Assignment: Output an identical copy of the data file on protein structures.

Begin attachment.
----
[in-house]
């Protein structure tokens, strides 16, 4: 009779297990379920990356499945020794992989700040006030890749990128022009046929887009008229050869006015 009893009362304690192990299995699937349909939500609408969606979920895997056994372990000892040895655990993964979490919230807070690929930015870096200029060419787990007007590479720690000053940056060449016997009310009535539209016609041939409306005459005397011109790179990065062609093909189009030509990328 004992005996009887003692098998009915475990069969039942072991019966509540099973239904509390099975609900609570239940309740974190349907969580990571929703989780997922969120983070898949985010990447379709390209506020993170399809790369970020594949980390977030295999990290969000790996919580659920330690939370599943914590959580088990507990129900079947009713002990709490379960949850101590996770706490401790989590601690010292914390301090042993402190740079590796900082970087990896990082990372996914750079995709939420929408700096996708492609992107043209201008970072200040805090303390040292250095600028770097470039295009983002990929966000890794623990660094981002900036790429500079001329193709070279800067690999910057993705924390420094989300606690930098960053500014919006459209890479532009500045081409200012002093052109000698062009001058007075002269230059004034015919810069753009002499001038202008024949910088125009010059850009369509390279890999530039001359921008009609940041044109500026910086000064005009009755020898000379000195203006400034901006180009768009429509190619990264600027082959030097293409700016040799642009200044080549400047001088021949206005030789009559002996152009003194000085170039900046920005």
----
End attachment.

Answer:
[in-house]
């Protein structure tokens, strides 16, 4: 009779297990379920990356499945020794992989700040006030890749990128022009046929887009008229050869006015 009893009362304690192990299995699937349909939500609408969606979920895997056994372990000892040895655990993964979490919230807070690929930015870096200029060419787990007007590479720690000053940056060449016997009310009535539209016609041939409306005459005397011109790179990065062609093909189009030509990328 004992005996009887003692098998009915475990069969039942072991019966509540099973239904509390099975609900609570239940309740974190349907969580990571929703989780997922969120983070898949985010990447379709390209506020993170399809790369970020594949980390977030295999990290969000790996919580659920330690939370599943914590959580088990507990129900079947009713002990709490379960949850101590996770706490401790989590601690010292914390301090042993402190740079590796900082970087990896990082990372996914750079995709939420929408700096996708492609992107043209201008970072200040805090303390040292250095600028770097470039295009983002990929966000890794623990660094981002900036790429500079001329193709070279800067690999910057993705924390420094989300606690930098960053500014919006459209890479532009500045081409200012002093052109000698062009001058007075002269230059004034015919810069753009002499001038202008024949910088125009010059850009369509390279890999530039001359921008009609940041044109500026910086000064005009009755020898000379000195203006400034901006180009768009429509190619990264600027082959030097293409700016040799642009200044080549400047001088021949206005030789009559002996152009003194000085170039900046920005």